With ten minutes left in yesterday’s class, I said, “Sorry, Lord Tennyson. You’re not happening today.” Alfred Tennyson, Emily Brontë, and Matthew Arnold got sidelined, because my students detected something to fret about. And that something was an unsettling charge against John Stuart Mill.
Let me preface. This semester, I’m teaching a section of English literature, 1800 to present. Yesterday’s session marked the first class in our unit on the Victorian period, which corresponds to volume E of the Norton Anthology of English Literature. I opened the class with a timeline, ranging from the 1832 Reform Act and Victoria’s ascension in 1837, the publication of Darwin’s On the Origin of Species in 1859 and of Marx’s Das Kapital in 1867, to Oscar Wilde’s 1895 trial and Victoria’s death in 1901—all to demonstrate how capacious and murky a term like “Victorian” really is. (Of course, these weren’t all of the highlights: I made reference to the potato famine, the Sepoy Rebellion, and other signs of the Empire’s problems.) From there, I outlined the plan for the rest of the class: talk through Mill’s “What Is Poetry?,” and then close read the day’s poems.
Except, we never quite reached the poems. The class began by working through the standard claims in Mill’s essay: his views on poetry stem directly from Wordsworth’s 1802 Preface to Lyrical Ballads, and he views poetry as a form that can “paint the human soul truly,” so as to create those same emotions in the reader. He’s also far more generous to the novel than Wordsworth: whereas Wordsworth derides Gothic and sentimental novels in the Preface, Mill instead proposes that the novel “is to give a picture of life.” So why would these definitions interest a social and political theorist like Mill? My class had a ready answer, one that Frank Underwood could probably learn from: you’ve got to know your constituency, what they feel, and what they experience.
It was a workmanlike reading of Mill, and my students concurred that they generally agreed with Mill’s definitions, as well as Mill’s belief that literary forms can influence each other. Their appreciation of Mill, however, soured when I asked them to consider a passage in which Mill discusses poetry as a sign of Britain’s cultural maturity. Here’s the passage:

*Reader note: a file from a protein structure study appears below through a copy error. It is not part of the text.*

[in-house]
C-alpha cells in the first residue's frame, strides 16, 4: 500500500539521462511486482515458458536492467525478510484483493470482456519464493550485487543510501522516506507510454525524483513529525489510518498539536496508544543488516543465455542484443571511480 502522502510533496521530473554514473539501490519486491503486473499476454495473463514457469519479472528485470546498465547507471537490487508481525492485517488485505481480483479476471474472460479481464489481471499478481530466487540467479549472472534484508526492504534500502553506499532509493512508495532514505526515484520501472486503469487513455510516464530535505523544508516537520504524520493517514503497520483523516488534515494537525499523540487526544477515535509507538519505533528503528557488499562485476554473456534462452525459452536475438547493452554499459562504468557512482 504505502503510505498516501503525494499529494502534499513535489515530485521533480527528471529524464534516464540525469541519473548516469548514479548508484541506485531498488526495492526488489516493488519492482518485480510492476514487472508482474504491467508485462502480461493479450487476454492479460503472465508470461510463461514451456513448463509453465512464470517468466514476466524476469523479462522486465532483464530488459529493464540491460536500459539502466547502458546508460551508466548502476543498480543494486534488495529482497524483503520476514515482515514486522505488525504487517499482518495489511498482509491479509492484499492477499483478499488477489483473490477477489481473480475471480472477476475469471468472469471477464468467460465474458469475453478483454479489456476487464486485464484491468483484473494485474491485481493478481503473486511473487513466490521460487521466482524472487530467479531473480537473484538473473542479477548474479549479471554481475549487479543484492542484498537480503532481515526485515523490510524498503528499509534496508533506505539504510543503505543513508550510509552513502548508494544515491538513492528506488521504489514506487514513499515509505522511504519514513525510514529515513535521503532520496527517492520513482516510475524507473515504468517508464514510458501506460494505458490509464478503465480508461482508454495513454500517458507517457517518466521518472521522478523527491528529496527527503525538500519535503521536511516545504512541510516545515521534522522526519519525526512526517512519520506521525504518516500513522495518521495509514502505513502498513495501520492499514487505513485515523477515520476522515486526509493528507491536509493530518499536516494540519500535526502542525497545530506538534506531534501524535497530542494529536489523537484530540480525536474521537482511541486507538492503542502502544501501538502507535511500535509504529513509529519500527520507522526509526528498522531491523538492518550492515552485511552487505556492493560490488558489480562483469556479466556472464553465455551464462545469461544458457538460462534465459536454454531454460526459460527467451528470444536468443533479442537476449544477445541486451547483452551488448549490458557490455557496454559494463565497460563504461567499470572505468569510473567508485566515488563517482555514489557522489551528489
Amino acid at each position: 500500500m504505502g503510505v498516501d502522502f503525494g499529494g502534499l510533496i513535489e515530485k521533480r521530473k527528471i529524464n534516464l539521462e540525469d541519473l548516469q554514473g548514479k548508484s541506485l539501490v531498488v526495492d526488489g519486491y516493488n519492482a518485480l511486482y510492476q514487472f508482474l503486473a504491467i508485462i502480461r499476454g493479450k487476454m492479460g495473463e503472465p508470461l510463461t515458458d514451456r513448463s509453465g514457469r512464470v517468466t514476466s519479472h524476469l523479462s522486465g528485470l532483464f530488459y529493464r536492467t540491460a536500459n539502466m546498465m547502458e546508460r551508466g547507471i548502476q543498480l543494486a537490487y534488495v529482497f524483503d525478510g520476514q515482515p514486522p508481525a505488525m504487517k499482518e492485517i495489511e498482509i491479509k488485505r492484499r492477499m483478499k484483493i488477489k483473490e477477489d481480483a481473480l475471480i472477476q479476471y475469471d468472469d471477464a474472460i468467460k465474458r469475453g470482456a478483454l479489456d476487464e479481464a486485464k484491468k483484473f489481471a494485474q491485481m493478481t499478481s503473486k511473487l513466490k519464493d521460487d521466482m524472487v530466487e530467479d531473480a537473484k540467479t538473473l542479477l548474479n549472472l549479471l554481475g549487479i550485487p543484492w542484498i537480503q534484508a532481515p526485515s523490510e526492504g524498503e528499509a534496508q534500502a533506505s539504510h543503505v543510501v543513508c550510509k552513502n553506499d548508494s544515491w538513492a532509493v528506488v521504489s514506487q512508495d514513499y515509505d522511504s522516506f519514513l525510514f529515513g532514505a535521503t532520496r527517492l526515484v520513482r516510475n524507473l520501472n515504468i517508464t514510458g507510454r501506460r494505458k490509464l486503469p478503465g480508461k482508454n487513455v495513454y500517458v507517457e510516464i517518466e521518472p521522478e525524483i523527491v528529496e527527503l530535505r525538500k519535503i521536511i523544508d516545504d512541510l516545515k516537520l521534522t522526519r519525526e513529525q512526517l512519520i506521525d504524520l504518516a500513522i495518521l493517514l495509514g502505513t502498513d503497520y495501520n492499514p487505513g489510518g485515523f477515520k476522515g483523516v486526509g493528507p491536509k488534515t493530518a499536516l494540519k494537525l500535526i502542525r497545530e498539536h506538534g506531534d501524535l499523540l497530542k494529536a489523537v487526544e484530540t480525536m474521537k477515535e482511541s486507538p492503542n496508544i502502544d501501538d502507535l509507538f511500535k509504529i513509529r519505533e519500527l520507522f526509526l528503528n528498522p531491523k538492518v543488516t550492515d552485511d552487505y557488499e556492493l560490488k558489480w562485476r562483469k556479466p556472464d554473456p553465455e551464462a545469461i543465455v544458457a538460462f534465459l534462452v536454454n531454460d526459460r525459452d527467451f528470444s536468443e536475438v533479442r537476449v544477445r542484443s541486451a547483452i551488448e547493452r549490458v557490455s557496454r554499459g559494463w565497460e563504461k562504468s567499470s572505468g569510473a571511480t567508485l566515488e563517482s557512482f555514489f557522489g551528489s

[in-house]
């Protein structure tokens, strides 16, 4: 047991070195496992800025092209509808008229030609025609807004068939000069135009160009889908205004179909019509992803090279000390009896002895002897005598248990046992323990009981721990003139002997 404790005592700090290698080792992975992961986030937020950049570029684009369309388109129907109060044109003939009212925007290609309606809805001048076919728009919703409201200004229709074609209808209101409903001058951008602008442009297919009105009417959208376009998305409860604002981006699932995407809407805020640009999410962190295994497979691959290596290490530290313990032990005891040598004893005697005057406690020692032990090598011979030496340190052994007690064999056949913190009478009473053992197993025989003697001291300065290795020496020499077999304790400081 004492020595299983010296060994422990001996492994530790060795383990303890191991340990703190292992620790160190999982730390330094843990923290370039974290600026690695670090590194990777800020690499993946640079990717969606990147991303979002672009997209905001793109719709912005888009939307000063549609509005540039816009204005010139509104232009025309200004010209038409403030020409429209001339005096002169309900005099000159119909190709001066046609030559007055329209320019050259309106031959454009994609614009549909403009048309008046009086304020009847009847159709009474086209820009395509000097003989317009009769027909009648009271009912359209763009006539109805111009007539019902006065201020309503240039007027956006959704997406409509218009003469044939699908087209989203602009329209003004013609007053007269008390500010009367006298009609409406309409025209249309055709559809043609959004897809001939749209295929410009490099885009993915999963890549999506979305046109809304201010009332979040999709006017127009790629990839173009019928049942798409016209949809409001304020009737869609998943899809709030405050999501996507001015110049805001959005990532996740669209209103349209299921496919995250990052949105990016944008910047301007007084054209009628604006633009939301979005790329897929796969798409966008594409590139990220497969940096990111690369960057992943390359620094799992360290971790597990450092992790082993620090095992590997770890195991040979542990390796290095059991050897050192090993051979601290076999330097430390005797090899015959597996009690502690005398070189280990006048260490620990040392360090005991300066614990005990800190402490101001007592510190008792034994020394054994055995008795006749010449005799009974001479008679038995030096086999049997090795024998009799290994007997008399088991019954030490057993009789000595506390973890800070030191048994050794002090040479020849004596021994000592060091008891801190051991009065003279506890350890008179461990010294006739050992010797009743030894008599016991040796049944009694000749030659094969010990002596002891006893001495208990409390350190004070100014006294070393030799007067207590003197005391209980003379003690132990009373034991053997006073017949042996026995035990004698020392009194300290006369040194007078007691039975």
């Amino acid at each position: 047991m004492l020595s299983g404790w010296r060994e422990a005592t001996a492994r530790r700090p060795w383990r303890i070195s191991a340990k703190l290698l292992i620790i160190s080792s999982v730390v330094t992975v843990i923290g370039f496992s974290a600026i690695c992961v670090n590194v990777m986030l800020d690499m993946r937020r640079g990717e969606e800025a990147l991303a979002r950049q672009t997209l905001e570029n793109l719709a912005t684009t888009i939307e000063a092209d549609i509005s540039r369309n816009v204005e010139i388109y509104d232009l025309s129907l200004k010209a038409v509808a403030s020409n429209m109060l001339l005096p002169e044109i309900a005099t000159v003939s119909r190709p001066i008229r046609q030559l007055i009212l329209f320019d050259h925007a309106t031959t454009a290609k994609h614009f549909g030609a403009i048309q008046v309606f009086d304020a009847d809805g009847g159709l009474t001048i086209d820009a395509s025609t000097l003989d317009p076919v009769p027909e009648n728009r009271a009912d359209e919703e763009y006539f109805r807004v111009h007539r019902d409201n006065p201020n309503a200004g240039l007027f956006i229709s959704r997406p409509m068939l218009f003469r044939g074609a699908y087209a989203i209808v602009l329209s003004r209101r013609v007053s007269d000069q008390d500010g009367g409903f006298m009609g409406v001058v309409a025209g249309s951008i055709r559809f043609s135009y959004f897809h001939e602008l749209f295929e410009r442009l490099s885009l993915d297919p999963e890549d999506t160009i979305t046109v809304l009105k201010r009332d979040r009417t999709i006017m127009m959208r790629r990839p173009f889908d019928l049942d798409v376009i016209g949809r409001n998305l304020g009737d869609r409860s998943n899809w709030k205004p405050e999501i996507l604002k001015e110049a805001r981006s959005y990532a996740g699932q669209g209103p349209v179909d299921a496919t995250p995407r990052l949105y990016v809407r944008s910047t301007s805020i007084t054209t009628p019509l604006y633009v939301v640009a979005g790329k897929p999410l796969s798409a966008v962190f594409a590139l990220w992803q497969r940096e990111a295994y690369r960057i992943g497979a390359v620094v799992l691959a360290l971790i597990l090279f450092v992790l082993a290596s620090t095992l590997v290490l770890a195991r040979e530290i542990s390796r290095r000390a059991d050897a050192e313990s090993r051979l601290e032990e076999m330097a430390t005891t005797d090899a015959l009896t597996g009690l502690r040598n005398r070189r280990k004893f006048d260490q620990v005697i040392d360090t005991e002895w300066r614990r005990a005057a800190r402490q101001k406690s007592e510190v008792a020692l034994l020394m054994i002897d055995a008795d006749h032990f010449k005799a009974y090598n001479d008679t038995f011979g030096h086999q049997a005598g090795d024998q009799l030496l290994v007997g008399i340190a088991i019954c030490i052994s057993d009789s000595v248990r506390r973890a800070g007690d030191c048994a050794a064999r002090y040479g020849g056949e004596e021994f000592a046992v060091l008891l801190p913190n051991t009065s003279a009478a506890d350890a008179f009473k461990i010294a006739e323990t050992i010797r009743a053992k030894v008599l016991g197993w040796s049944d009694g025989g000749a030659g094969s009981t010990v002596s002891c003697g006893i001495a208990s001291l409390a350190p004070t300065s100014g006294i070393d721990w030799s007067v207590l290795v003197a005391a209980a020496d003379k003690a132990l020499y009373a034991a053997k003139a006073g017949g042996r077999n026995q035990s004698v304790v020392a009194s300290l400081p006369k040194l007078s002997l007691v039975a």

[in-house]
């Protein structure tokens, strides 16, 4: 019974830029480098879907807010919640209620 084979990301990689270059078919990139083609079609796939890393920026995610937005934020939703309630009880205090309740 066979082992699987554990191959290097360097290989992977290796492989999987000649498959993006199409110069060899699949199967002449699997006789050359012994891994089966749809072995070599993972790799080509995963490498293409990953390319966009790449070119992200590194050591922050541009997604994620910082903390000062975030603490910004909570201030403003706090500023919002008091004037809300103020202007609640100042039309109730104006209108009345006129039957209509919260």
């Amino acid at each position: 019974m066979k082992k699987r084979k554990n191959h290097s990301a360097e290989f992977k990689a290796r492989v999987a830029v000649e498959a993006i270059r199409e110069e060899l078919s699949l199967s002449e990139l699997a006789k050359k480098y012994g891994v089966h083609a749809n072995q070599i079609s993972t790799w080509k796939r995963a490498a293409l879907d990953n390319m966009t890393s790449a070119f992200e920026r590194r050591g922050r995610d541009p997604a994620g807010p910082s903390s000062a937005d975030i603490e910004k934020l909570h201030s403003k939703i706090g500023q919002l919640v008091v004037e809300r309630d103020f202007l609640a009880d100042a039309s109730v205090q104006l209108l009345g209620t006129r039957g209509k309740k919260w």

At what age is the passion for a story, for almost any kind of story, merely as a story, the most intense? In childhood. But that also is the age at which poetry, even of the simplest description, is least relished and least understood; because the feelings with which it is especially conversant are yet undeveloped, and, not having been even in the slightest degree experienced, cannot be sympathized with. In what stage of the progress of society, again, is storytelling most valued, and the storyteller in greatest request and honor? In a rude state like that of the Tartars and the Arabs at this day, and of almost all nations in the earliest ages.
The passage shocked my students—as I had hoped it would. In the next few minutes, they dissected these lines in Mill and pointed out the artificiality of Mill’s conception of nations in a state of “childhood.” Several students critiqued Mill for excluding numerous cultural traditions that have different aesthetic principles. Others voiced their concern for how this ideology would influence world affairs: wouldn’t this belief also justify keeping developing nations outside of negotiations, or limiting their influence in orgs like the UN, or as an excuse allowing the British Empire to justify its colonial holdings? (Yes, yes, and yes. And if you want more on the problems with J.S. Mill’s exclusionary arguments, check out the introduction to Dipesh Chakrabarty’s Provincializing Europe.)
But the best surprise: when my students turned this idea on the Norton Anthology of English Literature itself. This is when I tabled Tennyson: I instructed my students to flip through the table of contents, the biographical head notes on authors, and so on. I asked them to describe the types of writers and backgrounds they found in those pages, and specifically to think about what they didn’t see. (Volume E is a pretty grave offender—not much outside of the British Isles proper, despite the colonial expansion of the 19th century.) From there, we discussed the real problem with moments like that passage in Mill: they linger and continue to influence the stories that we share with future generations of readers.
What I gleaned from this: our students crave access to those stories that get pushed into the peripheries by canonization. They want to know the different stories of literature, so that they can judge for themselves what literature is, what it does, and how it’s part of our cross-cultural conversations.